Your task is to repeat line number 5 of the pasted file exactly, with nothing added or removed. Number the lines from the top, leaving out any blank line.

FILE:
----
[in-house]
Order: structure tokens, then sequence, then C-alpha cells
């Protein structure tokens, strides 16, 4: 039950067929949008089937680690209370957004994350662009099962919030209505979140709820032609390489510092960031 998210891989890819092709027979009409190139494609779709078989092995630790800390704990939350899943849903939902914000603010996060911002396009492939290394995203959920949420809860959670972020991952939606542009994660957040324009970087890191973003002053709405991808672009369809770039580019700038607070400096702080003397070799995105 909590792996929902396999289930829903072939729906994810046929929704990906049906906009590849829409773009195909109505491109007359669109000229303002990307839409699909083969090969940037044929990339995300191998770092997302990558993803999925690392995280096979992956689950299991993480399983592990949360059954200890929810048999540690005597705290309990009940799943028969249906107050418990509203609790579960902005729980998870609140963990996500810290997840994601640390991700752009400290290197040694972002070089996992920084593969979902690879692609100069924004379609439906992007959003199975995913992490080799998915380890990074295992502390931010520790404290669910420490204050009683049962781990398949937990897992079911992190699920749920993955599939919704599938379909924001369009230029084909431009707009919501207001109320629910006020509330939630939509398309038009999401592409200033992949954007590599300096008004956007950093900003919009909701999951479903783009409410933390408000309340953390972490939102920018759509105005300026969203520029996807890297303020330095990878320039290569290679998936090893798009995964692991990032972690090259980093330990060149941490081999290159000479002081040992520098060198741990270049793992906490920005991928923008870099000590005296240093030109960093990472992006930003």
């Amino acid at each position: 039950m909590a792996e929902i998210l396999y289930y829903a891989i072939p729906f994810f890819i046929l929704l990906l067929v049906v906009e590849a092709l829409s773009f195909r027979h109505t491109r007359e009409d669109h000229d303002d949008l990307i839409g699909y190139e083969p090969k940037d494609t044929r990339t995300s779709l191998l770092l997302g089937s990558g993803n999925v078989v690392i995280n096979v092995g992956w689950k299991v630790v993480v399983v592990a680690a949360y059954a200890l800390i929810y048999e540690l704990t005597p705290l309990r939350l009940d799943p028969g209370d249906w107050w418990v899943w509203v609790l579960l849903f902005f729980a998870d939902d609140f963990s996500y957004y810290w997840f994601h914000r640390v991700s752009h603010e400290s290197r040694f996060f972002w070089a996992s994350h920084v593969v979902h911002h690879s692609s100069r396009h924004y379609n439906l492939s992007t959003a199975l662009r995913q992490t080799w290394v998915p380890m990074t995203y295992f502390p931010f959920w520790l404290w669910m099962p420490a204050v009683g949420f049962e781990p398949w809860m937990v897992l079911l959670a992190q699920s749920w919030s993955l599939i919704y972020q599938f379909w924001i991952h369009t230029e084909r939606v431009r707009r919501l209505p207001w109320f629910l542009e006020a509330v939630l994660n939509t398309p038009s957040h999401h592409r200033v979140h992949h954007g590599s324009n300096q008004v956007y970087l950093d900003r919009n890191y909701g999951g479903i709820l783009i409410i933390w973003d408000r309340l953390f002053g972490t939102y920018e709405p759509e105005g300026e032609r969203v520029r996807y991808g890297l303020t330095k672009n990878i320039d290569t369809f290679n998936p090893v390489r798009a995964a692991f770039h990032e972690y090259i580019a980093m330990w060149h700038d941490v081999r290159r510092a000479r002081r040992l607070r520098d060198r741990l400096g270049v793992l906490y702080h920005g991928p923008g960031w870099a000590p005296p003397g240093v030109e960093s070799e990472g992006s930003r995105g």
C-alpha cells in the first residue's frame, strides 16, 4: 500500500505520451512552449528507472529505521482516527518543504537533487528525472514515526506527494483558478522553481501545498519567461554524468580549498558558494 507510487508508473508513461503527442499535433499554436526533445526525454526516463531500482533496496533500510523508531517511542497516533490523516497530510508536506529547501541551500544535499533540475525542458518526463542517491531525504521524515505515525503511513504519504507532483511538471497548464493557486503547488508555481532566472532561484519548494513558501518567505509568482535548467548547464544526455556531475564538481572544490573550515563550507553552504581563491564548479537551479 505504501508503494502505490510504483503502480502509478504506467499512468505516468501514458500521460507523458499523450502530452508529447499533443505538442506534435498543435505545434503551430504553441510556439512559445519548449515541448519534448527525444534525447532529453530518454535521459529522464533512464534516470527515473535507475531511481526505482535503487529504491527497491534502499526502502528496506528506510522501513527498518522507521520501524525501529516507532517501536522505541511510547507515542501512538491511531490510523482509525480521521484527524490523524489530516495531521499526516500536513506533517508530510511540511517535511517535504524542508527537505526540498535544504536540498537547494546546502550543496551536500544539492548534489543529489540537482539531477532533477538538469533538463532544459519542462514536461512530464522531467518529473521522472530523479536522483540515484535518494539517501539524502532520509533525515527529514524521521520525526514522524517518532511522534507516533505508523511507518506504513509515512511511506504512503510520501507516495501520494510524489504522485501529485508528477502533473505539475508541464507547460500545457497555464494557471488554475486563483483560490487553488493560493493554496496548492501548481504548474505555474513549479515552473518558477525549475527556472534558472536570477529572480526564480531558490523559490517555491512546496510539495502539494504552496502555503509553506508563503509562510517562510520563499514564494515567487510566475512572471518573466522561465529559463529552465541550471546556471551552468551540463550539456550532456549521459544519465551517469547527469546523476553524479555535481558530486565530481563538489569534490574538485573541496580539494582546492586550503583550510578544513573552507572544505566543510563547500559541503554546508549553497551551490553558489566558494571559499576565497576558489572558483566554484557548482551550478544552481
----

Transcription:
C-alpha cells in the first residue's frame, strides 16, 4: 500500500505520451512552449528507472529505521482516527518543504537533487528525472514515526506527494483558478522553481501545498519567461554524468580549498558558494 507510487508508473508513461503527442499535433499554436526533445526525454526516463531500482533496496533500510523508531517511542497516533490523516497530510508536506529547501541551500544535499533540475525542458518526463542517491531525504521524515505515525503511513504519504507532483511538471497548464493557486503547488508555481532566472532561484519548494513558501518567505509568482535548467548547464544526455556531475564538481572544490573550515563550507553552504581563491564548479537551479 505504501508503494502505490510504483503502480502509478504506467499512468505516468501514458500521460507523458499523450502530452508529447499533443505538442506534435498543435505545434503551430504553441510556439512559445519548449515541448519534448527525444534525447532529453530518454535521459529522464533512464534516470527515473535507475531511481526505482535503487529504491527497491534502499526502502528496506528506510522501513527498518522507521520501524525501529516507532517501536522505541511510547507515542501512538491511531490510523482509525480521521484527524490523524489530516495531521499526516500536513506533517508530510511540511517535511517535504524542508527537505526540498535544504536540498537547494546546502550543496551536500544539492548534489543529489540537482539531477532533477538538469533538463532544459519542462514536461512530464522531467518529473521522472530523479536522483540515484535518494539517501539524502532520509533525515527529514524521521520525526514522524517518532511522534507516533505508523511507518506504513509515512511511506504512503510520501507516495501520494510524489504522485501529485508528477502533473505539475508541464507547460500545457497555464494557471488554475486563483483560490487553488493560493493554496496548492501548481504548474505555474513549479515552473518558477525549475527556472534558472536570477529572480526564480531558490523559490517555491512546496510539495502539494504552496502555503509553506508563503509562510517562510520563499514564494515567487510566475512572471518573466522561465529559463529552465541550471546556471551552468551540463550539456550532456549521459544519465551517469547527469546523476553524479555535481558530486565530481563538489569534490574538485573541496580539494582546492586550503583550510578544513573552507572544505566543510563547500559541503554546508549553497551551490553558489566558494571559499576565497576558489572558483566554484557548482551550478544552481